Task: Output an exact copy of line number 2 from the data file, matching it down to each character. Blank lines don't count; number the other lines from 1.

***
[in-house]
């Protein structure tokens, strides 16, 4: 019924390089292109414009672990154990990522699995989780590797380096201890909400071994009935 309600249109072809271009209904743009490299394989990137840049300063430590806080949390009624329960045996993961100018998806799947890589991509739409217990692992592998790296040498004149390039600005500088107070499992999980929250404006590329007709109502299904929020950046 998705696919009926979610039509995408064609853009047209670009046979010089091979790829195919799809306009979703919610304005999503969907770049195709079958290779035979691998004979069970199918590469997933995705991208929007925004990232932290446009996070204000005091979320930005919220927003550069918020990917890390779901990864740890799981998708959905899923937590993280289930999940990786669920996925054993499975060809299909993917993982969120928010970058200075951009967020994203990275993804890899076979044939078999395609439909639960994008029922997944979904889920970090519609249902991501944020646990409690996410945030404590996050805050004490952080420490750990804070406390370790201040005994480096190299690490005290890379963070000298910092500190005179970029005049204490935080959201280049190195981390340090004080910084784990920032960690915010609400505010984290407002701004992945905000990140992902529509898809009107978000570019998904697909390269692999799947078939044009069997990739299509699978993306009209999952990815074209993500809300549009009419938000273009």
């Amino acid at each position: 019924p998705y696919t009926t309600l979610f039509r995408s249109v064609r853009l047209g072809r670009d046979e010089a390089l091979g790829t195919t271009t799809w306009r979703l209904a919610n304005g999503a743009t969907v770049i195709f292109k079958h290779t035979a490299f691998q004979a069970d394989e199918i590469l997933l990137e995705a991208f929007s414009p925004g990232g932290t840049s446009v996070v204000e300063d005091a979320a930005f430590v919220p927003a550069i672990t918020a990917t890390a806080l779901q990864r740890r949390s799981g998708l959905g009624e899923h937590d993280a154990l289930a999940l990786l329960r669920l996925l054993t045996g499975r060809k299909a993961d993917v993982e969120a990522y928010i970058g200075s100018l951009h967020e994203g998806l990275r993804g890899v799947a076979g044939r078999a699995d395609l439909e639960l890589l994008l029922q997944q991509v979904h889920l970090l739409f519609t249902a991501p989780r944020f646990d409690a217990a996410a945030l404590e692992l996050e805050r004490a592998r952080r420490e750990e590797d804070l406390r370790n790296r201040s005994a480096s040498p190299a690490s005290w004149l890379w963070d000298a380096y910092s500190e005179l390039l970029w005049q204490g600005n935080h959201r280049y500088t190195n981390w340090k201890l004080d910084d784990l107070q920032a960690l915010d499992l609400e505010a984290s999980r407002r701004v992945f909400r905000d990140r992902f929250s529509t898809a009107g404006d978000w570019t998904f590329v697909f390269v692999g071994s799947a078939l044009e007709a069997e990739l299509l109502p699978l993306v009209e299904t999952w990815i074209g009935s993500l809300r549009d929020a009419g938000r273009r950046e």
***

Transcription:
């Protein structure tokens, strides 16, 4: 019924390089292109414009672990154990990522699995989780590797380096201890909400071994009935 309600249109072809271009209904743009490299394989990137840049300063430590806080949390009624329960045996993961100018998806799947890589991509739409217990692992592998790296040498004149390039600005500088107070499992999980929250404006590329007709109502299904929020950046 998705696919009926979610039509995408064609853009047209670009046979010089091979790829195919799809306009979703919610304005999503969907770049195709079958290779035979691998004979069970199918590469997933995705991208929007925004990232932290446009996070204000005091979320930005919220927003550069918020990917890390779901990864740890799981998708959905899923937590993280289930999940990786669920996925054993499975060809299909993917993982969120928010970058200075951009967020994203990275993804890899076979044939078999395609439909639960994008029922997944979904889920970090519609249902991501944020646990409690996410945030404590996050805050004490952080420490750990804070406390370790201040005994480096190299690490005290890379963070000298910092500190005179970029005049204490935080959201280049190195981390340090004080910084784990920032960690915010609400505010984290407002701004992945905000990140992902529509898809009107978000570019998904697909390269692999799947078939044009069997990739299509699978993306009209999952990815074209993500809300549009009419938000273009």